Senior US administration officials outlined a series of steps to aid India’s fight after Biden phoned PM Modi to express sympathy and support after nearly three days of silence on the dire situation in India. “India was there for us, and we will be there for them,” Biden said in a tweet minutes after the phone call. Officials said the US was also deploying a CDC strike team to India to help the country’s efforts.
The US, however, will not be directly supplying its unused stockpile of AstraZeneca vaccine — at least for now. White House officials said India had not asked for the vaccine and added that the FDA was yet to complete its safety review. Once that process is complete, about 10 million vaccines will become available for foreign supply (since the US will not be using AstraZeneca) and a further 50 million vaccines will be available by June-July.
Today, I spoke with Prime Minister @narendramodi and pledged America’s full support to provide emergency assistance… https://t.co/ijdTPoNKct
— President Biden (@POTUS) 1619461178000
White House National Security Council officials also declined to answer questions on the Indian request for a waiver of intellectual property and patent rights in relation to the fight against Covid, while confirming Modi had raised the matter in his phone conversation with Biden. They bumped the issue across to the US trade representative’s office.
Shortly after his call with Biden, Modi had tweeted: “Had a fruitful conversation with @POTUS @JoeBiden today. We discussed the evolving Covid situation in both countries in detail. I thanked President Biden for the support being provided by the US to India.”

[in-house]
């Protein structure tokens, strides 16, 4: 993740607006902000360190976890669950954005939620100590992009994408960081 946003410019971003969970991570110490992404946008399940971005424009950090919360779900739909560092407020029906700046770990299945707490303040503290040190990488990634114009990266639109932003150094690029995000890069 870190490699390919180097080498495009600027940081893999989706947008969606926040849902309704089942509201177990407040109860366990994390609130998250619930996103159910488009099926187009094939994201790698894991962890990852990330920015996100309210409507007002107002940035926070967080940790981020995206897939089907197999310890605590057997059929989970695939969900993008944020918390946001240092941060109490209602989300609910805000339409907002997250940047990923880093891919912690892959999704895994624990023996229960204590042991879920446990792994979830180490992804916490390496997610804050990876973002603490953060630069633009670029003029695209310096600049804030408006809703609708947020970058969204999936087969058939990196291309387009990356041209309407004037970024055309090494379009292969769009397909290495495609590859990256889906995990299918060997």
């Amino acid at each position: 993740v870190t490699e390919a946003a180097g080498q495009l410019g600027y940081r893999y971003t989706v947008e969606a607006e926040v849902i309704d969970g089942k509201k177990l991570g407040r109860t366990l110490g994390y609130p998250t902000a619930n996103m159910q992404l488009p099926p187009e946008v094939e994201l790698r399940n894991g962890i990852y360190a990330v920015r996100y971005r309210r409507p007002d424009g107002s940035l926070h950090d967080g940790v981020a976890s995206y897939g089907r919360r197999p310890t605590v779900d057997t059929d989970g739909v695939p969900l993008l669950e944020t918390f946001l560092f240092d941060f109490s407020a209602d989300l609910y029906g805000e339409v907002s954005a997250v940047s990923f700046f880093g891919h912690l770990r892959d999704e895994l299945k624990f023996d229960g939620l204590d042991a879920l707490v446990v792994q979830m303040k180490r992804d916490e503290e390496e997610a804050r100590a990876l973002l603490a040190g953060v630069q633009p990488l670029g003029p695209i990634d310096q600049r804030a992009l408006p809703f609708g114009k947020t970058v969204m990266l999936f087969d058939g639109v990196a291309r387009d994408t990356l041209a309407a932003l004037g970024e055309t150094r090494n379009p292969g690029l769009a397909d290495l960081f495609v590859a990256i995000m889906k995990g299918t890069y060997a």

Slammed across the social, political, and business spectrum for perceived indifference to India, the Biden-Harris dispensation had jolted into action on Sunday. Similar to his Monday post, Biden on Sunday had tweeted: “Just as India sent assistance to the US as our hospitals were strained early in the pandemic, we are determined to help India in its time of need.” He had conspicuously invoked New Delhi’s help in providing therapeutics to the US during America’s Covid crisis after his administration was trolled for ingratitude.
Moments after Biden’s Sunday tweet, vice-president Kamala Harris had posted: “The US is working closely with the Indian government to rapidly deploy additional support and supplies during an alarming Covid-19 outbreak. As we provide assistance, we pray for the people of India-—including its courageous healthcare workers.” Harris too attracted criticism over her silence, particularly in light of her own part-Indian heritage.
The full court press from Washington, which some pundits saw as damage control after the administration came under fire from critics on all sides for its slow response, included expressions of support from defence secretary Lloyd Austin, the senior most cabinet official in the Biden administration to visit India, US ambassador to the UN Linda Thomas-Greenfield, and deputy secretary of state Wendy Sherman, and a host of Democrats.
Austin said he was deeply concerned about the Covid-19 outbreak in India, and directed the Pentagon to “use every resources at our disposal, within our authority, to support US inter-agency efforts to provide India’s frontline healthcare workers with the materials they need.” Sherman said she had been in touch with Indian officials, including foreign secretary Harsh V Shringla and India’s ambassador to the US Taranjit Sandhu.
The Biden administration ponderous response invited withering assessment. “You can always count on Americans to do the right thing — after they’ve tried everything else,” former Indian envoy Vishnu Prakash remarked, paraphrasing Winston Churchill while noting the episode has cast a shadow on Biden-Harris administration’s earnestness.
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